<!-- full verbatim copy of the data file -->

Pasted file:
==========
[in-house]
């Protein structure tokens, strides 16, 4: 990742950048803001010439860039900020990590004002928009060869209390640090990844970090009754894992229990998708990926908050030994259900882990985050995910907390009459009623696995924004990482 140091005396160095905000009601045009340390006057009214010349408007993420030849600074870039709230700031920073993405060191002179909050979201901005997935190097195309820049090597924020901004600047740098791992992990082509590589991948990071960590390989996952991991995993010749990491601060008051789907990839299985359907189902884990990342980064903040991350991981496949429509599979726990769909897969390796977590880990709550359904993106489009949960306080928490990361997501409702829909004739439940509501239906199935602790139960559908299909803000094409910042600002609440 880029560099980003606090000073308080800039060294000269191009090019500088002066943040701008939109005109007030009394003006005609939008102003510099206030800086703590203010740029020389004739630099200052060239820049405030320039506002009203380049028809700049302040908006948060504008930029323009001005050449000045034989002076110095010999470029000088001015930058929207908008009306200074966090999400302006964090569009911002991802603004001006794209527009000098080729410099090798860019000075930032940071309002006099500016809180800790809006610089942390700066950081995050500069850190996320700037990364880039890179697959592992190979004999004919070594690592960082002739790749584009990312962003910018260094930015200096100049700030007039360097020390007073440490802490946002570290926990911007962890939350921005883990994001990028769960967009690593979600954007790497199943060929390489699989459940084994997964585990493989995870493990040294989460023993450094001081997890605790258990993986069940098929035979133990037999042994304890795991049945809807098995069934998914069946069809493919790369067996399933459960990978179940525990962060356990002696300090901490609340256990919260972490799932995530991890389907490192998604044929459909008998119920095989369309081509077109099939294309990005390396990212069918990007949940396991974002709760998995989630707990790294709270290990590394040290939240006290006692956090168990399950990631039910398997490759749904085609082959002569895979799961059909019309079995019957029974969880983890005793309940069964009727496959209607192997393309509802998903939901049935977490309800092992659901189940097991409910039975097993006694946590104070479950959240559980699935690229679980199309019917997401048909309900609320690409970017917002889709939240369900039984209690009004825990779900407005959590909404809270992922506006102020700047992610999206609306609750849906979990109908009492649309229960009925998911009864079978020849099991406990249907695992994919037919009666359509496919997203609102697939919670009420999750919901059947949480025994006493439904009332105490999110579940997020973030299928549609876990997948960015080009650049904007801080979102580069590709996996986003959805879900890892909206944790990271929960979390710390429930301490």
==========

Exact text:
[in-house]
């Protein structure tokens, strides 16, 4: 990742950048803001010439860039900020990590004002928009060869209390640090990844970090009754894992229990998708990926908050030994259900882990985050995910907390009459009623696995924004990482 140091005396160095905000009601045009340390006057009214010349408007993420030849600074870039709230700031920073993405060191002179909050979201901005997935190097195309820049090597924020901004600047740098791992992990082509590589991948990071960590390989996952991991995993010749990491601060008051789907990839299985359907189902884990990342980064903040991350991981496949429509599979726990769909897969390796977590880990709550359904993106489009949960306080928490990361997501409702829909004739439940509501239906199935602790139960559908299909803000094409910042600002609440 880029560099980003606090000073308080800039060294000269191009090019500088002066943040701008939109005109007030009394003006005609939008102003510099206030800086703590203010740029020389004739630099200052060239820049405030320039506002009203380049028809700049302040908006948060504008930029323009001005050449000045034989002076110095010999470029000088001015930058929207908008009306200074966090999400302006964090569009911002991802603004001006794209527009000098080729410099090798860019000075930032940071309002006099500016809180800790809006610089942390700066950081995050500069850190996320700037990364880039890179697959592992190979004999004919070594690592960082002739790749584009990312962003910018260094930015200096100049700030007039360097020390007073440490802490946002570290926990911007962890939350921005883990994001990028769960967009690593979600954007790497199943060929390489699989459940084994997964585990493989995870493990040294989460023993450094001081997890605790258990993986069940098929035979133990037999042994304890795991049945809807098995069934998914069946069809493919790369067996399933459960990978179940525990962060356990002696300090901490609340256990919260972490799932995530991890389907490192998604044929459909008998119920095989369309081509077109099939294309990005390396990212069918990007949940396991974002709760998995989630707990790294709270290990590394040290939240006290006692956090168990399950990631039910398997490759749904085609082959002569895979799961059909019309079995019957029974969880983890005793309940069964009727496959209607192997393309509802998903939901049935977490309800092992659901189940097991409910039975097993006694946590104070479950959240559980699935690229679980199309019917997401048909309900609320690409970017917002889709939240369900039984209690009004825990779900407005959590909404809270992922506006102020700047992610999206609306609750849906979990109908009492649309229960009925998911009864079978020849099991406990249907695992994919037919009666359509496919997203609102697939919670009420999750919901059947949480025994006493439904009332105490999110579940997020973030299928549609876990997948960015080009650049904007801080979102580069590709996996986003959805879900890892909206944790990271929960979390710390429930301490």